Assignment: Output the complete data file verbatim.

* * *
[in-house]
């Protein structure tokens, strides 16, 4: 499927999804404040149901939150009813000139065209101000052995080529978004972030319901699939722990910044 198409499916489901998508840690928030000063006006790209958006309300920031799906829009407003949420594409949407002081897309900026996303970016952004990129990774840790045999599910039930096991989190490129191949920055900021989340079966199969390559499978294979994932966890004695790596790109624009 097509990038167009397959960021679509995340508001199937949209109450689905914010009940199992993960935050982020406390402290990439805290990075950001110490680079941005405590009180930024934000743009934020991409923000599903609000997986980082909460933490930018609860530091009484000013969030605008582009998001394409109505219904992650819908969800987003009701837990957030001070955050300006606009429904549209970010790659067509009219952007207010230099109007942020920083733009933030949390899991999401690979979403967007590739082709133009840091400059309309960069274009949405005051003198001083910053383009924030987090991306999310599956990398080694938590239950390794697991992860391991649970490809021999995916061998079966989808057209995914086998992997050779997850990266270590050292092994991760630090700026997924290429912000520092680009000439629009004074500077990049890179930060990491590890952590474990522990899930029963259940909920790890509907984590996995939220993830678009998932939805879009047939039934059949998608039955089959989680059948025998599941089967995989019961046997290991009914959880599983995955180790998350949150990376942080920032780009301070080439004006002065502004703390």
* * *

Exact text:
[in-house]
């Protein structure tokens, strides 16, 4: 499927999804404040149901939150009813000139065209101000052995080529978004972030319901699939722990910044 198409499916489901998508840690928030000063006006790209958006309300920031799906829009407003949420594409949407002081897309900026996303970016952004990129990774840790045999599910039930096991989190490129191949920055900021989340079966199969390559499978294979994932966890004695790596790109624009 097509990038167009397959960021679509995340508001199937949209109450689905914010009940199992993960935050982020406390402290990439805290990075950001110490680079941005405590009180930024934000743009934020991409923000599903609000997986980082909460933490930018609860530091009484000013969030605008582009998001394409109505219904992650819908969800987003009701837990957030001070955050300006606009429904549209970010790659067509009219952007207010230099109007942020920083733009933030949390899991999401690979979403967007590739082709133009840091400059309309960069274009949405005051003198001083910053383009924030987090991306999310599956990398080694938590239950390794697991992860391991649970490809021999995916061998079966989808057209995914086998992997050779997850990266270590050292092994991760630090700026997924290429912000520092680009000439629009004074500077990049890179930060990491590890952590474990522990899930029963259940909920790890509907984590996995939220993830678009998932939805879009047939039934059949998608039955089959989680059948025998599941089967995989019961046997290991009914959880599983995955180790998350949150990376942080920032780009301070080439004006002065502004703390």